ATLANTA - As with the Civil War itself, the opening salvo in the ongoing fight over the Confederate flag came in South Carolina.
And in the same manner as the war, it probably won't end there.
With the Rebel battle flag flying at a Confederate memorial on the grounds of the South Carolina Capitol instead of atop the Capitol dome - the result of legislation that took effect in July - the debate is spreading to other states in the Deep South.
Efforts are under way to change the state flags of Georgia and Mississippi, which incorporate the Confederate battle emblem. The flag designs of two other states in the region, Florida and Alabama, are derived from the battle flag but have yet to draw similar attention.
The forces for change are primarily civil rights leaders who see the Confederate flag as a symbol of slavery and racial hatred. Defending the status quo are heritage-preservation groups, to whom the Confederate emblem is a living memorial to those who fought and died for the South.
South Carolinians raised the Confederate battle flag over the Capitol dome in 1962 to commemorate the Civil War Centennial. The Georgia General Assembly had adopted the state's current flag, including the battle emblem, six years earlier.
The Georgia flag's opponents argue the timing of the change was no coincidence. It came on the heels of the U.S. Supreme Court's decision in 1954 outlawing racial segregation in the schools and the bus boycott in Montgomery, Ala., launched by civil rights activists in late 1955 to protest a policy that forced blacks to sit in the backs of the buses.
"It was an act of defiance by the all-white, all-male General Assembly," said Georgia Rep. Tyrone Brooks, D-Atlanta, chairman of the Georgia Association of Black Elected Officials.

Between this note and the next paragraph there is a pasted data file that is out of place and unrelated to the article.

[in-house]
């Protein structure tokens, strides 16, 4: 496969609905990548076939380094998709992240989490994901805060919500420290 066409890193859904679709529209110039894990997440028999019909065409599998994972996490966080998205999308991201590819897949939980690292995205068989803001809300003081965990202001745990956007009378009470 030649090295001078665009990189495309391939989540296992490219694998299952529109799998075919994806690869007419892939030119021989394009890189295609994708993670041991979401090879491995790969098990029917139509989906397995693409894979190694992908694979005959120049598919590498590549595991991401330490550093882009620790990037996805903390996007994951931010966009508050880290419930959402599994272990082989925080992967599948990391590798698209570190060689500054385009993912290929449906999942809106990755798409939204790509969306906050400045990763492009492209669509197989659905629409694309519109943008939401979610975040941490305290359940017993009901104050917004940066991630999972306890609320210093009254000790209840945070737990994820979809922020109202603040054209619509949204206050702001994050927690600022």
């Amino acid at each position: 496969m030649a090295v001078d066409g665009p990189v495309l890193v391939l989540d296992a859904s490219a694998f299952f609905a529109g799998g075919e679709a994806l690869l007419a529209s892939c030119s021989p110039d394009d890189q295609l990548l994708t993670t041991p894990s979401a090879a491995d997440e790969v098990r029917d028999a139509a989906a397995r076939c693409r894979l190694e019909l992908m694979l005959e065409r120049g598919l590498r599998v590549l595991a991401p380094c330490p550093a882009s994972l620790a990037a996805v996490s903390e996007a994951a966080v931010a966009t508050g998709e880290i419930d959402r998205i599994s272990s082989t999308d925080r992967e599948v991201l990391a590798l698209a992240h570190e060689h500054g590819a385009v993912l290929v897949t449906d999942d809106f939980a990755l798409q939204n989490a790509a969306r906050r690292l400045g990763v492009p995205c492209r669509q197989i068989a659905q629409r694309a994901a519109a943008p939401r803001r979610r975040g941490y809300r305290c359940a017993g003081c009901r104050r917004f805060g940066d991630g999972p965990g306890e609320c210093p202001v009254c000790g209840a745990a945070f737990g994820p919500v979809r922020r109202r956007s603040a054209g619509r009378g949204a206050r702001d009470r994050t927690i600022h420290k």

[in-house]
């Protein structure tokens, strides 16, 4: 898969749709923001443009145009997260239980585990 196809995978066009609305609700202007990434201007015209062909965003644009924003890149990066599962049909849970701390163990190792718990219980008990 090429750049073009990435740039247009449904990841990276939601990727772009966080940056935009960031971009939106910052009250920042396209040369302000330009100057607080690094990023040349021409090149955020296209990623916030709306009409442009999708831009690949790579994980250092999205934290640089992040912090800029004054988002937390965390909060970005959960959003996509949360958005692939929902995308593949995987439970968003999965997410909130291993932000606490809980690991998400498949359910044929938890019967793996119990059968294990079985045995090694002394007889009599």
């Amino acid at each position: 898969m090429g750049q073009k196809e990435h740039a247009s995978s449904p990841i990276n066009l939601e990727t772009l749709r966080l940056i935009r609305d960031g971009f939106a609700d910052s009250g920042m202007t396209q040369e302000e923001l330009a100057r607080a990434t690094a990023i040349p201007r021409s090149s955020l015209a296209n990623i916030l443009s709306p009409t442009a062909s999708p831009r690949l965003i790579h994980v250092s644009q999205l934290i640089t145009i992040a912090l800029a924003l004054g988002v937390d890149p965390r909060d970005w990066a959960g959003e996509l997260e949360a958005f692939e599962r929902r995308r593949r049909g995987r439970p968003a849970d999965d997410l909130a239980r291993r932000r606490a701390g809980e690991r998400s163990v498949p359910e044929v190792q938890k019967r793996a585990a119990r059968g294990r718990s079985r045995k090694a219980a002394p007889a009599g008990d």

Less certain are the motivations behind the adoption of new state flags in the 1890s in Florida, Alabama and Mississippi.
Regardless of the motivations behind incorporating the Confederate battle emblem into the Georgia and Mississippi flags, lawmakers in both states are pushing to get rid of the banners.
Mr. Brooks is sponsoring a bill to restore the Georgia flag in use prior to 1956. Georgia Rep. Fran Millar, R-Dunwoody, is promising to introduce legislation in January that would go further back into state history, replacing the current flag with a version that flew prior to 1879.But Mississippi Rep. Erik Fleming, D-Jackson, sees nothing wrong with legislators such as Mr. Brooks working to substitute another Civil War era symbol for a state flag containing the Confederate battle emblem.
Mr. Fleming, in fact, plans to introduce a bill in the Mississippi House to replace his state's flag with a predecessor that flew over the state during the Civil War.
But Jerry Baxley, chairman of the Southern Party, which openly advocates the creation of a new Southern nation, said it's wrong to abolish the battle flag.
He said, however, he would be willing to support changing the state flags if voters in those states agree.
Mr. Millar said such a referendum could not be held in Georgia. He cited an attorney general's ruling in 1993 that, absent specific constitutional authority, the General Assembly could not delegate its legislative power to the voters.
Mr. Millar said the pressure will be on his colleagues to act quickly when the 2001 legislative session begins in January.
"We've got water, education, tax relief and (traffic) congestion to deal with," he said. "We need to get on to those issues."
Reach Dave Williams at (404) 589-8424.